Heathen's Lair

Chingle Hall

Home
Alter Setup
Past, Present, Future
Make A real difference come out of the broom closet
Bringing ritual into your every day life
America is under Attack!!
A Christian Speaks of Wicca and Witchcraft
The Goddess
The Old Ones Live in New Things Too
The Quest For Power
The Religious Experience: A Wiccan Viewpoint
The Rose
The Skeptical Witch
There Are More Religions in America Than Just Christianity
This Shall Not Be!
To Heal or Not to Heal?
Values in the Balance
Views of Deity
We Are the Other People
Weight of the World
What is drawing down the moon and how do you do it?
Where Did Magick Originate?
Wicca: It's Traditions and Concepts
Wicca and Body Image
Wiccan Basics - What is Magick?
The Celtic Vedic Connection
The Dichotomy Between Sex and Faith
The First Congregational Church of Wicca[credits]
The Fundamentalist's Problem[credits]
The God of the Witches
The 'W' Word (Witch), What Does it Mean?
The Delicate Balance of Pagan Ethics
Safety With Herbs in Healing and Magick
So What is a Blue Moon
Spiritual Conception
Synaesthesia: The Crossing of the Senses
Talking to Goddess
Saturday Morning Cartoons Aren't Pagan-Friendly
Polyamory: Loving Unlimited
Principles of Wiccan Belief
Responses to Nasty Fundies
Ritual - Expression of Will, Art and Creativity
Ritual and Ritual Preparation
Rituals, invocations and sacred space
Pledge to Pagan Spirituality
Irish Witches
Jesus Christ! Youre acting like one of those Christians
Magick and Science
Modern Pagan Persecutions
Music and Magic
Namaste - Meaning and Usage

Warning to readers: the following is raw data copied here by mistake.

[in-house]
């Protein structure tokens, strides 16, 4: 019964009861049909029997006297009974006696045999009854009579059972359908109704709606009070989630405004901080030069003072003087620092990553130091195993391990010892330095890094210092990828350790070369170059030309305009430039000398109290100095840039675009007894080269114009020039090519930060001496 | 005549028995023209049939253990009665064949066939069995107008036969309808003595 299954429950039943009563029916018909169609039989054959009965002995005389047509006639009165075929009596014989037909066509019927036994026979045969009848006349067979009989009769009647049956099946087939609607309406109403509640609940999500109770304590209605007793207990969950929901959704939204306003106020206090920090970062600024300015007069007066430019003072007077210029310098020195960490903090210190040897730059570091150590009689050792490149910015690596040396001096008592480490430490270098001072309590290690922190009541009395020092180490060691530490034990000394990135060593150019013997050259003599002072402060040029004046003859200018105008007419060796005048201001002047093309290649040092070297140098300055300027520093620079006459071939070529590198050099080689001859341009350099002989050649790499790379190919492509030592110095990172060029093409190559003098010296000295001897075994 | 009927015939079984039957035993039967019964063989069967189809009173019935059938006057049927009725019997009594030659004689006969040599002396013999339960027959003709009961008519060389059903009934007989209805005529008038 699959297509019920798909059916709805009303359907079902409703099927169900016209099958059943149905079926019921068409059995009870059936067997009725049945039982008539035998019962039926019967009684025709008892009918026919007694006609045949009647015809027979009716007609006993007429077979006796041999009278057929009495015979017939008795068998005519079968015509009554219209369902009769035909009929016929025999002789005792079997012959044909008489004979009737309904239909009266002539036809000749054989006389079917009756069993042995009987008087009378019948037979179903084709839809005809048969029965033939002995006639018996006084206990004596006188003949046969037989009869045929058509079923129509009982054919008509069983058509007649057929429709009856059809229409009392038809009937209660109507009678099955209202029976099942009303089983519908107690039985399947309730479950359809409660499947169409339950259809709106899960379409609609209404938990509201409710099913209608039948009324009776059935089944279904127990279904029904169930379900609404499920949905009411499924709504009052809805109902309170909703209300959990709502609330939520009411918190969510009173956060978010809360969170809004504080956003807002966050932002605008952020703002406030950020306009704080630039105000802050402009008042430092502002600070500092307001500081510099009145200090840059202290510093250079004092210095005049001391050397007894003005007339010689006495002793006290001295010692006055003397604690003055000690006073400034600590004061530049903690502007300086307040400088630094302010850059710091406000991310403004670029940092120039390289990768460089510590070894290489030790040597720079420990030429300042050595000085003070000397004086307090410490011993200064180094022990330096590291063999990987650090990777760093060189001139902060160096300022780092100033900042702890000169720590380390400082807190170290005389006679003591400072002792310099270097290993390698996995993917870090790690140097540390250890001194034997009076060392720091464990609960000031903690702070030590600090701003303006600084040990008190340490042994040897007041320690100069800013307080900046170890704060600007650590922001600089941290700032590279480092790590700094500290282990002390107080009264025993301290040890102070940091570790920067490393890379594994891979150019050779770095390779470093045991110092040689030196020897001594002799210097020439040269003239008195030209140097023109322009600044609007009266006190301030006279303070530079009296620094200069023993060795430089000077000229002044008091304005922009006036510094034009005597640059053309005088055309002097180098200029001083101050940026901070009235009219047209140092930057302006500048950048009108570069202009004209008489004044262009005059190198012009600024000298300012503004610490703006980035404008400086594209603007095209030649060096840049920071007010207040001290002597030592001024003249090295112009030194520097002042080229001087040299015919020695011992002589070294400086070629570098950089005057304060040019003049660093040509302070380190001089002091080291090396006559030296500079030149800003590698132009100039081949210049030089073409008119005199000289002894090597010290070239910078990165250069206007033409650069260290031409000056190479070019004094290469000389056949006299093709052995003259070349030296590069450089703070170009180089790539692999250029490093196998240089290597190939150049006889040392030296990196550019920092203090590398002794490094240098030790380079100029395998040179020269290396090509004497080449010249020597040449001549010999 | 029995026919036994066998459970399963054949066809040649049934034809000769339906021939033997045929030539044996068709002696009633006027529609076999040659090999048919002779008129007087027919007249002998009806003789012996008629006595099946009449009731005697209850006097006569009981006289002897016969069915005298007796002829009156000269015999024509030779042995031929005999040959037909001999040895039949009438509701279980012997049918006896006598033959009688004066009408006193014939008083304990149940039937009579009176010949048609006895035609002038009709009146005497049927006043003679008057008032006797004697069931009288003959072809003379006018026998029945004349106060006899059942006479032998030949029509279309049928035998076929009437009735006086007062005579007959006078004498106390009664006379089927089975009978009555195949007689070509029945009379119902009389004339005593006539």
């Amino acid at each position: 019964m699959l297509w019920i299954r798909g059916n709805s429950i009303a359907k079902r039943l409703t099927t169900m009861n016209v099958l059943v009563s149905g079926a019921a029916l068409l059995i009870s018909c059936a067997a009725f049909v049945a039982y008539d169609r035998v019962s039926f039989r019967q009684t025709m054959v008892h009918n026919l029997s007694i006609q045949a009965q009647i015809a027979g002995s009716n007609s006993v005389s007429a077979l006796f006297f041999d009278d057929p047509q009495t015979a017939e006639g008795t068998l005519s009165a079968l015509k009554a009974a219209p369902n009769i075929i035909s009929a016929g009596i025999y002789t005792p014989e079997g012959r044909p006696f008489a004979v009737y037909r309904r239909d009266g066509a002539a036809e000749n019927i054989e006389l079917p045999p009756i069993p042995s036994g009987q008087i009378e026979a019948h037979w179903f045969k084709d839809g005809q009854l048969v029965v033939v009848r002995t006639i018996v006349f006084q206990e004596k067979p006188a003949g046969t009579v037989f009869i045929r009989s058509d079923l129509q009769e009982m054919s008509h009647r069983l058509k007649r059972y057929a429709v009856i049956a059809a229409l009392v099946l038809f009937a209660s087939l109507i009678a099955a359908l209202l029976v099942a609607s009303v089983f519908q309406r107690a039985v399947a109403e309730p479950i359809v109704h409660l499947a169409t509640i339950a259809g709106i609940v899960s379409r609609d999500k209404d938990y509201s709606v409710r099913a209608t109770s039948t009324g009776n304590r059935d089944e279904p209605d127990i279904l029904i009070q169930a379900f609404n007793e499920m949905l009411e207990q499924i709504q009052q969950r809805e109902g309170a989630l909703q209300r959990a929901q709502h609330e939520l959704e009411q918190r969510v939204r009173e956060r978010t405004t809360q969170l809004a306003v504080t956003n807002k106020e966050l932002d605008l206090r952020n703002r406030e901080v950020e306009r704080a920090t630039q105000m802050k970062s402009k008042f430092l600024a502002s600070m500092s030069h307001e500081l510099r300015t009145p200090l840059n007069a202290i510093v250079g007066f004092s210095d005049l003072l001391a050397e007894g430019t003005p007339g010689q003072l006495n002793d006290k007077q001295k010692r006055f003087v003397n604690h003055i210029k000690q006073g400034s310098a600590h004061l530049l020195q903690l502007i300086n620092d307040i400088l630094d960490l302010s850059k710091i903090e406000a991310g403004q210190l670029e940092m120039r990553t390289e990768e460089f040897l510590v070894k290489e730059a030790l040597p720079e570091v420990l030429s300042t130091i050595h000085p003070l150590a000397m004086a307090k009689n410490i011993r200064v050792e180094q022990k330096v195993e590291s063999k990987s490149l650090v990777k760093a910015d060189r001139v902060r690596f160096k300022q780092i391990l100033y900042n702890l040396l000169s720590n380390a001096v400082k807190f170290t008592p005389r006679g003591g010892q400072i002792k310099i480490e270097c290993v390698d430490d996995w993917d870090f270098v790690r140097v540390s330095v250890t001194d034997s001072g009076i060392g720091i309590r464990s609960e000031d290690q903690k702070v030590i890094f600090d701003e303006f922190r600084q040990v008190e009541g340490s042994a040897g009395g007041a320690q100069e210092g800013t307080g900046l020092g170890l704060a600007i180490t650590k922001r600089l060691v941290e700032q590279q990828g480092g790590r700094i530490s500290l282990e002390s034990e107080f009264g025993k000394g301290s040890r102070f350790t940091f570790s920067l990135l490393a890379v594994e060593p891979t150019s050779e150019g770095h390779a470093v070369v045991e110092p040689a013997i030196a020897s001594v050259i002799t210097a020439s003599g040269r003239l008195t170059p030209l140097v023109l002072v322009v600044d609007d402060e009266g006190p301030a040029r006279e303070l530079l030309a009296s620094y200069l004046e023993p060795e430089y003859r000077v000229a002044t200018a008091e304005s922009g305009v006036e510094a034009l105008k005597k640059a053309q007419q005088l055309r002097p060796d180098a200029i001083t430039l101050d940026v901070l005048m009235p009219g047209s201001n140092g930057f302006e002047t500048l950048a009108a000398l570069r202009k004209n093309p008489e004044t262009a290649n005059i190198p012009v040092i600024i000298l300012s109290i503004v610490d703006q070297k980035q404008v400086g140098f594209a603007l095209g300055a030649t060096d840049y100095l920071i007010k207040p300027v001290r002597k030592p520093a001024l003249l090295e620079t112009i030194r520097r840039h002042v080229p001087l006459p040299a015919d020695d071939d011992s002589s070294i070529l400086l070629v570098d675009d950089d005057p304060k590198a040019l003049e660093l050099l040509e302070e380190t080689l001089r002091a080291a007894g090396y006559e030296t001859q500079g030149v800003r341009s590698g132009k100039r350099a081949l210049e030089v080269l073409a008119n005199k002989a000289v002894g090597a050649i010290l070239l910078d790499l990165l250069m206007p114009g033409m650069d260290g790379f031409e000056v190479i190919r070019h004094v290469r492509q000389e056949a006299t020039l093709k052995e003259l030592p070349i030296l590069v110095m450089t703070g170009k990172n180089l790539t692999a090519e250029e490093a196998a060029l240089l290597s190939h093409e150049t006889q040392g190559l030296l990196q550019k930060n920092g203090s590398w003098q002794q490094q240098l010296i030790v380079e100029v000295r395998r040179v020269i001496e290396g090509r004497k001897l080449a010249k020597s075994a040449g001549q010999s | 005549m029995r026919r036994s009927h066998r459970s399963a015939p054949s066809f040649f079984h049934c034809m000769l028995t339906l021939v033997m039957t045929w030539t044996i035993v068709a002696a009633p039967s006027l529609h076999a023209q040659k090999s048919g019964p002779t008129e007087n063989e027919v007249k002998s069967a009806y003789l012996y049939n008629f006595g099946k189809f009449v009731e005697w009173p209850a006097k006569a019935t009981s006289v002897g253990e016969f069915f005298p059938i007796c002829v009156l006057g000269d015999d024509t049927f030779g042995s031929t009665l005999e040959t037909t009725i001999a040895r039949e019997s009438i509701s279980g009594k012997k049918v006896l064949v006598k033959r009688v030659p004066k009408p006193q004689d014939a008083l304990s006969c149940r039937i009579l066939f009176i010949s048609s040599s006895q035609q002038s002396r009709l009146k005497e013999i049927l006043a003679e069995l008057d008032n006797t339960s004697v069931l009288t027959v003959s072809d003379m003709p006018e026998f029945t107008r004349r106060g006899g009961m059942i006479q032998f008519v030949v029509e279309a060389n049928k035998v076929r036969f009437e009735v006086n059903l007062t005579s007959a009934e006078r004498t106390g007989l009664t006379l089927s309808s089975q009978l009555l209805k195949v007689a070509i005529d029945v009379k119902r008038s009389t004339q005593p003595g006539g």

Nipping Trouble in the Bud: Community and Child Custody Issues Affecting Heathens
Obedience: On Being Sheep
On the heaviness of weight
Our Pagan Village: The Importance and Persuit of Honor
Pagan Fundamentalists
Pagan Musings
Pagan Mythology
Pagan Sexuality and Sexual Freedom
Pendulums
How to find a Coven or Group
Howling at the Moon!
I am Pagan
In Nomine Babalon: Sacred Whoredom in a Thelemic Context
Initiations
Ethics In Magick
Experiences of a Pagan Practicing Pranic Healing
From Agape to Praxis: The Fourfold Nature of Love
From Self-Doubt to Self-Assurance: The Inner Journey of The Fool
Grounding and Shielding
Healing Routine: How to setup a Healing Ritual
Ethics Or Etiquette
Everyday is Sacred
Crossing Lines
Dryads
Descent Into Confusion
Disease and The Creative Process in Magick
Can you be a Christian and a Witch???
Creative Visualization and Wicca
Can You Bhoga All Night Long?
Consciousness & Politics
Children of the Gods
Building Shadows
Blood Sacrifice
Chingle Hall
Chinese Dragons
Absent Healing
All One People
An Earth Religion
An Open Letter To The Pagan Community
An Opinion on Magick
An Overview of Clairvoyance
Are there such things as White Witches?
Christianity vs. Paganism: Why?
Come Out Come Out Wherever You Are!
Coming Out as a Witch at Work
Coming Out of the Broom Closet
Asatru, an Ancient Religion Reborn
Aspects of Religion: A Wiccan Viewpoint
Comming Out
Bambi Pagans
A cup of Hemlock
Astronomy in Ancient Civilisations
Being Jewish And Wiccan { One Women's View }

Crimson's Favorite Articles

Chingle Hall

For many the name Chingle Hall, Goosnargh, Near Preston, will be an unfamiliar one, yet it is reputedly the most haunted house in Britain. It is believed that a total of 16 spirits haunt Chingle Hall.

Built in 1260 by Adam De Singleton and originally called Singleton Hall. The wooden beams used to construct the house were from Viking longboats, and Goosnargh itself is an old Viking village; though other sources give the derivation of an Old Irish word 'Gosan or Gusan' an Irish name and therefore meaning 'Gosan's or Gusan's hill pasture'. The Singleton family lived there for many years and it is Eleanor Singleton who is said to be one of the spirits that haunts the house. Later the house, complete with its own moat, became known as Chingle Hall.